∃ λt∈ T_{F}∗_{t}_{(u)}M such that λtDuFt= duϕt. (3)

The “differentiation of the identity (3) with respect to t” leads to the fol-lowing Hamiltonian characterization of normal extremal controls.

A family of Hamiltonians ht_{u} : T∗M → R, u ∈ U , is defined by the
formula:

ht_{u}(λ) = hλ, f_{u}t(q)i − `(q, u), g ∈ M, λ ∈ T_{q}∗M.

Let σ be the canonical symplectic form on T∗M and π : T∗M → M be the
standard projection, π(T_{q}∗M ) = q. Recall that σ = ds where s is a Liouville
(or tautological) 1-form, hsλ, ηi = hλ, π∗ηi, ∀ λ ∈ T∗M, η ∈ Tλ(T∗M ).

Given a smooth function h : T∗M → R, the Hamiltonian vector field ~h on T∗M is defined by the identity: dh = σ(·, ~h).

Proposition 1. Let ˜u ∈ U and ˜q(t) = q(t; ˜u), 0 ≤ t ≤ 1; then ˜u is a normal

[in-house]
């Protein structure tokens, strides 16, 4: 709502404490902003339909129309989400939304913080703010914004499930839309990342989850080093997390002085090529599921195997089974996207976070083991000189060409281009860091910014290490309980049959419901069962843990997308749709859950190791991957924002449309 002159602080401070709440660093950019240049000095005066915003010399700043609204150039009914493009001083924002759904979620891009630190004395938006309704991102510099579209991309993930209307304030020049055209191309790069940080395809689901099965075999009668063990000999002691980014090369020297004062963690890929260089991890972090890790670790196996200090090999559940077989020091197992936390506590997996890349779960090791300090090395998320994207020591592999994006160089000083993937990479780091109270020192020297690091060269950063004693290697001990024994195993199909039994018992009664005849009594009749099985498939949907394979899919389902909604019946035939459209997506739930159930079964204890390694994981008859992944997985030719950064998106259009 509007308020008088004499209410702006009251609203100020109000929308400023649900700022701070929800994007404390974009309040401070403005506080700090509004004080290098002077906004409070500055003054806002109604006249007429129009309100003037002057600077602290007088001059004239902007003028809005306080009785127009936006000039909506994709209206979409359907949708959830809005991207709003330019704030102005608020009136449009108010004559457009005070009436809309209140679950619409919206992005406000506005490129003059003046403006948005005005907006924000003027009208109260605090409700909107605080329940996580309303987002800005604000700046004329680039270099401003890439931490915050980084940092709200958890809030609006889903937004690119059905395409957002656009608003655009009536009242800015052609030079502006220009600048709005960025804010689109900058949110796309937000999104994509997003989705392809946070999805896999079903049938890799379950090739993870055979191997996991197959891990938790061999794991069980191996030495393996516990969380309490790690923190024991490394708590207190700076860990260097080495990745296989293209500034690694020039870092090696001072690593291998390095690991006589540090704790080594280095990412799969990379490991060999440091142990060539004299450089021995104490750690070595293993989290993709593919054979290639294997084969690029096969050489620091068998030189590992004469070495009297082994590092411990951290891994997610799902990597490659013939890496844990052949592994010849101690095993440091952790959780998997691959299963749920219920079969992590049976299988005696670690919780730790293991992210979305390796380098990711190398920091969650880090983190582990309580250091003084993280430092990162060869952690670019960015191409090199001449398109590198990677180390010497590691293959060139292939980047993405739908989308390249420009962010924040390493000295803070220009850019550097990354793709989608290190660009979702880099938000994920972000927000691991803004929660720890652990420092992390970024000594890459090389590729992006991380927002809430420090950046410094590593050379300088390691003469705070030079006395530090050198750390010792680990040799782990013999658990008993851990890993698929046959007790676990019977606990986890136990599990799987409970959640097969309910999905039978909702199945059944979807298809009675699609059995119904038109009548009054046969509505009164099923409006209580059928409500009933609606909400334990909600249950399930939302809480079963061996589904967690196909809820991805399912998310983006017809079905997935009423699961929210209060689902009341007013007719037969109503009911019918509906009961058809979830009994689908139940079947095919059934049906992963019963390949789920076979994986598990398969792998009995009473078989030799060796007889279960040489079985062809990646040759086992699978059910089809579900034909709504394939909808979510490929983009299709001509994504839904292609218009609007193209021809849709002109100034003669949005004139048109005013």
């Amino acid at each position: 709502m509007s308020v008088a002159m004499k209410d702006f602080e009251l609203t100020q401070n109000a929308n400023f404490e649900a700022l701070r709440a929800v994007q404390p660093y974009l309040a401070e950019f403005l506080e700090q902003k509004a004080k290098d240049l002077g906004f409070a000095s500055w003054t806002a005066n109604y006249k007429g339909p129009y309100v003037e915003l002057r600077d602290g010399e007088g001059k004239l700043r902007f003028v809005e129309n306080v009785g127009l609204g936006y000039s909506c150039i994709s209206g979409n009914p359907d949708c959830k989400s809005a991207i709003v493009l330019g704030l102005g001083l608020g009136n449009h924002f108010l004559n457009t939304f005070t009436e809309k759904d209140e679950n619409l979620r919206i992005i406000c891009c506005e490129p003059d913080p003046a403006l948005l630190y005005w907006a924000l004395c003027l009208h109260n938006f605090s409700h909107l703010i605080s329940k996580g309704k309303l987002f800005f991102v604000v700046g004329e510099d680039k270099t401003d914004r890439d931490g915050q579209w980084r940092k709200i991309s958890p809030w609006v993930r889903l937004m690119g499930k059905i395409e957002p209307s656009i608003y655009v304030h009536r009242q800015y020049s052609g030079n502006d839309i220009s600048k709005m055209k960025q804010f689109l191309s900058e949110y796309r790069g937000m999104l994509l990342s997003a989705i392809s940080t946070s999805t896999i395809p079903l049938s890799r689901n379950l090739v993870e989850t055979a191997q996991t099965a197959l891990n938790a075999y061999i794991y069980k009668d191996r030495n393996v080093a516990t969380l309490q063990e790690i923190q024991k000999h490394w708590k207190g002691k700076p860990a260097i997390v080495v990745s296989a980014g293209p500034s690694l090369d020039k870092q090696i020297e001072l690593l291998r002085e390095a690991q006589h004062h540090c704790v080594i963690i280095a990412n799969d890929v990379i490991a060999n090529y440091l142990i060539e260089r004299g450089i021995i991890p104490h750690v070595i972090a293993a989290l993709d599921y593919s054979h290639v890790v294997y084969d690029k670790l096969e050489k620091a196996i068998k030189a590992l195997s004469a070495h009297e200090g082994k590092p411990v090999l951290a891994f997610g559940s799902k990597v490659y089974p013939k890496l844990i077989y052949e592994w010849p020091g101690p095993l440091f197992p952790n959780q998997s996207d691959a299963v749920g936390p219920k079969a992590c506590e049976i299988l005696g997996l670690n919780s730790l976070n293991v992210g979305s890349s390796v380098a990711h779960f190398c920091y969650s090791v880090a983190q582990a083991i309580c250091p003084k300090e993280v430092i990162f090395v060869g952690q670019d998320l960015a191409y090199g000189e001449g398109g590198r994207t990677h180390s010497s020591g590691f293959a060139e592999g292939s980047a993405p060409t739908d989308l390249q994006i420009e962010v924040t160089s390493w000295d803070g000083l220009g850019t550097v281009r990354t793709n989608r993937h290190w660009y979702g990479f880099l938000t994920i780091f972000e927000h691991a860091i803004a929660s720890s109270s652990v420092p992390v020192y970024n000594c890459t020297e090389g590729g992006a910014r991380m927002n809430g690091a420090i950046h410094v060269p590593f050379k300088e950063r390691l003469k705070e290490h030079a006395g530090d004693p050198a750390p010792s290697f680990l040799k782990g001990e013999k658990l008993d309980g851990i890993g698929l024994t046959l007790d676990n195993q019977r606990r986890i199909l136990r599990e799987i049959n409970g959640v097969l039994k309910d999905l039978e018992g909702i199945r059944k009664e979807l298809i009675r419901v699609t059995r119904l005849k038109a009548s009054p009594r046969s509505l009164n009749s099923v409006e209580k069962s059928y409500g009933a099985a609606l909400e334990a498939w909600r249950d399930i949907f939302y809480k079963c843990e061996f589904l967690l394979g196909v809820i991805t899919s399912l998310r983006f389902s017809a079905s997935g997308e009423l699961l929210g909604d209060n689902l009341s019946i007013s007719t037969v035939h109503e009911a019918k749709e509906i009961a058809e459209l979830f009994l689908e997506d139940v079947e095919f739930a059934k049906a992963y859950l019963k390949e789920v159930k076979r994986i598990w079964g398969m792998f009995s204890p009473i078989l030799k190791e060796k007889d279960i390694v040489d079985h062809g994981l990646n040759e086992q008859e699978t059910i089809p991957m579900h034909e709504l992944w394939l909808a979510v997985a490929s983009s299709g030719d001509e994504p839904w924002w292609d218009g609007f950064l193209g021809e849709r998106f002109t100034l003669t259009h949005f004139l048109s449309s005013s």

extremal control if and only if there exists ˜λt∈ T_{q(t)}_{˜}∗ M such that

˙˜λt= ~ht_{u(t)}_{˜} ,
∂ht_{u}(˜λt)
∂u
u=˜u(t)= 0, 0 ≤ t ≤ 1. (4)

This statement is standard, it is actually a weak version of the Pontryagin maximum principle.

A Lipschitzian curve ˜λt, 0 ≤ t ≤ 1, in T∗M that satisfies relations (4) is

called a normal extremal associated to the normal extremal control ˜u. The
time-varying Hamiltonian system ˙λ = ~ht_{u(t)}_{˜} (λ) defines a flow

˜

Φt: T∗M → T∗M, Φ˜t: λ(0) 7→ λ(t),

where ˙λ(τ ) = ~ht_{u(τ )}_{˜} (λ(τ )), 0 ≤ τ ≤ t. Obviously, ˜Φt(˜λ0) = ˜λt. Moreover,

π∗~ht_{˜}_{u(t)}(λ) = f_{u(t)}_{˜}t (q), ∀ q ∈ M, λ ∈ T_{q}∗M .

Let ˜Pt : M → M be the flow generated by the time-varying system ˙

q = f_{u(t)}t_{˜} (q), i. e. P˜t : q(0) 7→ q(t), where ˙q(τ ) = f_{u(τ )}_{˜}τ (q(τ )), 0 ≤ τ ≤ t.
It follows that ˜Φt are fiberwise transformations and ˜Φt(T_{q}∗M ) = T∗_{˜}

Pt_{(q)}M .

Moreover, the restriction of ˜Φt_{to T}∗

qM is an affine map of the vector space

T_{q}∗M on the vector space T∗_{˜}

Pt_{(q)}M .